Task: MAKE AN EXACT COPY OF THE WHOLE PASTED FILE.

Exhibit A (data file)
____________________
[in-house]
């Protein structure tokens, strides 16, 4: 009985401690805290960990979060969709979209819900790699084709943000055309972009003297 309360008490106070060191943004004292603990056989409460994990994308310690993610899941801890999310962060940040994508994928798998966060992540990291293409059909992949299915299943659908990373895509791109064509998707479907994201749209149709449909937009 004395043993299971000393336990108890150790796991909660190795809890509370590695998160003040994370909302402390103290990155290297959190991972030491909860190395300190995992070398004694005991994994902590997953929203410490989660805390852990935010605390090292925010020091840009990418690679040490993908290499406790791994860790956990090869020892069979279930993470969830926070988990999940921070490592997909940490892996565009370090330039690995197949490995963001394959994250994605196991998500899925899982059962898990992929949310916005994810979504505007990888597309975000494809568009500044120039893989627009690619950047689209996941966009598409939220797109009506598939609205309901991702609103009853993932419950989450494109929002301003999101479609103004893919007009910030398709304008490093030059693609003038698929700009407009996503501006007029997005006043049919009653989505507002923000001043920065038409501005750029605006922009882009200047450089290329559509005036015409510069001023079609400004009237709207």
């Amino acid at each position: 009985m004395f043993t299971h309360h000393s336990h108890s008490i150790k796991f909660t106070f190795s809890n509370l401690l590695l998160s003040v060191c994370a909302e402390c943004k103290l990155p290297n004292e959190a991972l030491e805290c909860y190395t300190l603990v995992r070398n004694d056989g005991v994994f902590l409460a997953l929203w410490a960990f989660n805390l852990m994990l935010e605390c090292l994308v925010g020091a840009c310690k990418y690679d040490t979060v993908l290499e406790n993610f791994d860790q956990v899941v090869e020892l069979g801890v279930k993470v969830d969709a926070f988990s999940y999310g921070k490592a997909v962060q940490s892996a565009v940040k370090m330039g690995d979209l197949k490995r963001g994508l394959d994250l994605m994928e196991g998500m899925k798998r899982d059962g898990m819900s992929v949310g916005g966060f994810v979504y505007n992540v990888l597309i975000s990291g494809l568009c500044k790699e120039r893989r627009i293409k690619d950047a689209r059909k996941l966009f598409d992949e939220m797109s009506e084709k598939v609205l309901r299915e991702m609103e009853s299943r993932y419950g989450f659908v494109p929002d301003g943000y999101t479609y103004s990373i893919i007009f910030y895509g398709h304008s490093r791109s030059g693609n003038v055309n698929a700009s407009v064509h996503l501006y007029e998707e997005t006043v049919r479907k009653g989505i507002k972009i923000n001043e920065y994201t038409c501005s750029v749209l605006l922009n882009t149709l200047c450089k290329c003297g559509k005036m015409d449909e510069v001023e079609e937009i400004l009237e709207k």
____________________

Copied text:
[in-house]
């Protein structure tokens, strides 16, 4: 009985401690805290960990979060969709979209819900790699084709943000055309972009003297 309360008490106070060191943004004292603990056989409460994990994308310690993610899941801890999310962060940040994508994928798998966060992540990291293409059909992949299915299943659908990373895509791109064509998707479907994201749209149709449909937009 004395043993299971000393336990108890150790796991909660190795809890509370590695998160003040994370909302402390103290990155290297959190991972030491909860190395300190995992070398004694005991994994902590997953929203410490989660805390852990935010605390090292925010020091840009990418690679040490993908290499406790791994860790956990090869020892069979279930993470969830926070988990999940921070490592997909940490892996565009370090330039690995197949490995963001394959994250994605196991998500899925899982059962898990992929949310916005994810979504505007990888597309975000494809568009500044120039893989627009690619950047689209996941966009598409939220797109009506598939609205309901991702609103009853993932419950989450494109929002301003999101479609103004893919007009910030398709304008490093030059693609003038698929700009407009996503501006007029997005006043049919009653989505507002923000001043920065038409501005750029605006922009882009200047450089290329559509005036015409510069001023079609400004009237709207």
């Amino acid at each position: 009985m004395f043993t299971h309360h000393s336990h108890s008490i150790k796991f909660t106070f190795s809890n509370l401690l590695l998160s003040v060191c994370a909302e402390c943004k103290l990155p290297n004292e959190a991972l030491e805290c909860y190395t300190l603990v995992r070398n004694d056989g005991v994994f902590l409460a997953l929203w410490a960990f989660n805390l852990m994990l935010e605390c090292l994308v925010g020091a840009c310690k990418y690679d040490t979060v993908l290499e406790n993610f791994d860790q956990v899941v090869e020892l069979g801890v279930k993470v969830d969709a926070f988990s999940y999310g921070k490592a997909v962060q940490s892996a565009v940040k370090m330039g690995d979209l197949k490995r963001g994508l394959d994250l994605m994928e196991g998500m899925k798998r899982d059962g898990m819900s992929v949310g916005g966060f994810v979504y505007n992540v990888l597309i975000s990291g494809l568009c500044k790699e120039r893989r627009i293409k690619d950047a689209r059909k996941l966009f598409d992949e939220m797109s009506e084709k598939v609205l309901r299915e991702m609103e009853s299943r993932y419950g989450f659908v494109p929002d301003g943000y999101t479609y103004s990373i893919i007009f910030y895509g398709h304008s490093r791109s030059g693609n003038v055309n698929a700009s407009v064509h996503l501006y007029e998707e997005t006043v049919r479907k009653g989505i507002k972009i923000n001043e920065y994201t038409c501005s750029v749209l605006l922009n882009t149709l200047c450089k290329c003297g559509k005036m015409d449909e510069v001023e079609e937009i400004l009237e709207k």